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New York City

New York State Governor Kathy Hochul has signed legislation restoring the ability of thousands of New York businesses to access low-cost workers’ compensation coverage through the New York State Insurance Fund(NYSIF).

NYSIF is New York’s largest workers’ compensation insurer and a centerpiece of the State’s low-cost insurance market.

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“At the height of the COVID-19 pandemic, thousands of New York businesses struggling to stay afloat lost access to affordable workers’ compensation coverage when they needed it most,” Governor Hochul said in Friday’s announcement.

She added that the bill ensures continued employer protection for workers with affordable coverage while addressing any back premium, and said the bill would save businesses across the state “millions of dollars in premium and helping their bottom line.”

New York law requires businesses to secure workers’ compensation coverage, which most obtain through NYSIF or a private insurer. But unlike private insurers, NYSIF insures any employer that applies for coverage regardless of risk at the lowest possible cost to maintain a solvent fund. NYSIF may only cancel a policy for non-payment of premium and until now was precluded from re-issuing a policy to a business that owed it premium.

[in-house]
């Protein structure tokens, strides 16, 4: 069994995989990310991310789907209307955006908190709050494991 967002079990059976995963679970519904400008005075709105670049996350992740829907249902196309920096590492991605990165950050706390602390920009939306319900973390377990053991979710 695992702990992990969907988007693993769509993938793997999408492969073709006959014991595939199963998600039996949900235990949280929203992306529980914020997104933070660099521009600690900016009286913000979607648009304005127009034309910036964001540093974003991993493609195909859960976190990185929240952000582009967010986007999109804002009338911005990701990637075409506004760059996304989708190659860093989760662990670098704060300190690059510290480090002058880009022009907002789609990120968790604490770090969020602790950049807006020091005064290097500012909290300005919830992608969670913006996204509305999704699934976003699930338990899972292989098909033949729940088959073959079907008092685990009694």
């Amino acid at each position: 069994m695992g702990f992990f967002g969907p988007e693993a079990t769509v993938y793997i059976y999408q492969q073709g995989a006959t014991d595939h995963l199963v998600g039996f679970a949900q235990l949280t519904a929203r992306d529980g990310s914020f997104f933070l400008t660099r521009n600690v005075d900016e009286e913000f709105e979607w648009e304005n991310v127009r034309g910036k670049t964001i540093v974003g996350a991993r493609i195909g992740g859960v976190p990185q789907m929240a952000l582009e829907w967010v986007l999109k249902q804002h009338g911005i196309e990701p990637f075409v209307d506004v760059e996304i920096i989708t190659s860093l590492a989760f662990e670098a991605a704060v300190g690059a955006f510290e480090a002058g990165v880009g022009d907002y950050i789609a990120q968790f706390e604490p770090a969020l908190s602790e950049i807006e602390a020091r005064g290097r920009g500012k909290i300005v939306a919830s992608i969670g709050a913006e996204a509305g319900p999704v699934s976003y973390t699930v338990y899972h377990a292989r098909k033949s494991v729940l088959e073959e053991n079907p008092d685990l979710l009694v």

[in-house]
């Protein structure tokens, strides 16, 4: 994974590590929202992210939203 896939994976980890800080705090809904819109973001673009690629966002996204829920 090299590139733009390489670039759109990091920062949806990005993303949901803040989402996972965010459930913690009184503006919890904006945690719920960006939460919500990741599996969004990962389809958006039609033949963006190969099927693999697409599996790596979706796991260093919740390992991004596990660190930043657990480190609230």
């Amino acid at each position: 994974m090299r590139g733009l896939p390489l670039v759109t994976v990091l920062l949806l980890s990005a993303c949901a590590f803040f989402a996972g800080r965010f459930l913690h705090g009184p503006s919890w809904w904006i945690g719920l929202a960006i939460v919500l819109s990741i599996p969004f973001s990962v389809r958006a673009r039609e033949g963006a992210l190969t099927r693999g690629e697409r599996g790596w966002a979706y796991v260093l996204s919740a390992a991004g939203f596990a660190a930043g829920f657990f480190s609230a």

The new law will enable NYSIF to issue a policy to a business with an outstanding balance, allowing the company to pay the owed premium under an installment plan. In doing so, the legislation will give more than 3,000 New York businesses renewed access to the largest segment of the low-cost insurance market, generating an aggregate of $8 million in potential premium savings, or an average of approximately $2,000 per policyholder.

State Senator Jessica Ramos, a co-sponsor of the measure, noted that bills “stacked up” for small businesses during the pandemic. “Even though the enacted budget included meaningful measures to allow them to regain revenue, they need more support to get back on their feet, she said.

Bill co-sponsor Assembly Member Nathalia Fernandez said the bill was intended to provide “credible solutions to coverage, recovery, and opportunity” for New Yorkers who were “forced to close their businesses and are struggling to get back on their feet.

“With the signing of this piece of legislation, business owners can now start a new insurance policy while paying back their previous policy,” Fernandez explained.

“This is not only a success for our small business owners, but a success in the battle for the people to dismantle the walls and barriers that are holding back New Yorkers from success, as well as social and economic mobility.”

Under the new law, policyholders can work with NYSIF to establish a payment plan for both the outstanding balance and premium on the new policy. All companies must also meet NYSIF’s general underwriting standards.

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Hana Levi Julian is a Middle East news analyst with a degree in Mass Communication and Journalism from Southern Connecticut State University. A past columnist with The Jewish Press and senior editor at Arutz 7, Ms. Julian has written for Babble.com, Chabad.org and other media outlets, in addition to her years working in broadcast journalism.